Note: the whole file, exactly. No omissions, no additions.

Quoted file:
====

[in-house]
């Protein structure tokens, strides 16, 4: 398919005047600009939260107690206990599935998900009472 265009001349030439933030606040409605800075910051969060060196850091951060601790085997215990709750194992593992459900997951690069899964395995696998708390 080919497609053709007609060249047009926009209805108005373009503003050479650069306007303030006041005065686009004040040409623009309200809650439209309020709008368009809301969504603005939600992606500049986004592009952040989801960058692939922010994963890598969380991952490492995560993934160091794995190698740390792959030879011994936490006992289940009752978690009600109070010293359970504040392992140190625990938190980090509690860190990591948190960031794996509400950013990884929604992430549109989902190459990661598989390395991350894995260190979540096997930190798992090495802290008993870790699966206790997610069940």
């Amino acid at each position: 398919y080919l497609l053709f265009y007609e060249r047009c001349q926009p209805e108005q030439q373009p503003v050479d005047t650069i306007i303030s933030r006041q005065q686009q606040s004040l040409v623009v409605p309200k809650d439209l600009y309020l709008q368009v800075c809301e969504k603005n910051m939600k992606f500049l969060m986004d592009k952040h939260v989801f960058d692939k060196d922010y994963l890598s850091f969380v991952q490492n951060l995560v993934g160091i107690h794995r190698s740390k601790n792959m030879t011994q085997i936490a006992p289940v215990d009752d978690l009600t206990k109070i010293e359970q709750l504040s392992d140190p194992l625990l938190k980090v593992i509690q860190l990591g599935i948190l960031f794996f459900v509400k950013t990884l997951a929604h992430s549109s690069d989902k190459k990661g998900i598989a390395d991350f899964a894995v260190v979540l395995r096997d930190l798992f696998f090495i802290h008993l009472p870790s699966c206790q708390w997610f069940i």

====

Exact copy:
[in-house]
């Protein structure tokens, strides 16, 4: 398919005047600009939260107690206990599935998900009472 265009001349030439933030606040409605800075910051969060060196850091951060601790085997215990709750194992593992459900997951690069899964395995696998708390 080919497609053709007609060249047009926009209805108005373009503003050479650069306007303030006041005065686009004040040409623009309200809650439209309020709008368009809301969504603005939600992606500049986004592009952040989801960058692939922010994963890598969380991952490492995560993934160091794995190698740390792959030879011994936490006992289940009752978690009600109070010293359970504040392992140190625990938190980090509690860190990591948190960031794996509400950013990884929604992430549109989902190459990661598989390395991350894995260190979540096997930190798992090495802290008993870790699966206790997610069940």
């Amino acid at each position: 398919y080919l497609l053709f265009y007609e060249r047009c001349q926009p209805e108005q030439q373009p503003v050479d005047t650069i306007i303030s933030r006041q005065q686009q606040s004040l040409v623009v409605p309200k809650d439209l600009y309020l709008q368009v800075c809301e969504k603005n910051m939600k992606f500049l969060m986004d592009k952040h939260v989801f960058d692939k060196d922010y994963l890598s850091f969380v991952q490492n951060l995560v993934g160091i107690h794995r190698s740390k601790n792959m030879t011994q085997i936490a006992p289940v215990d009752d978690l009600t206990k109070i010293e359970q709750l504040s392992d140190p194992l625990l938190k980090v593992i509690q860190l990591g599935i948190l960031f794996f459900v509400k950013t990884l997951a929604h992430s549109s690069d989902k190459k990661g998900i598989a390395d991350f899964a894995v260190v979540l395995r096997d930190l798992f696998f090495i802290h008993l009472p870790s699966c206790q708390w997610f069940i």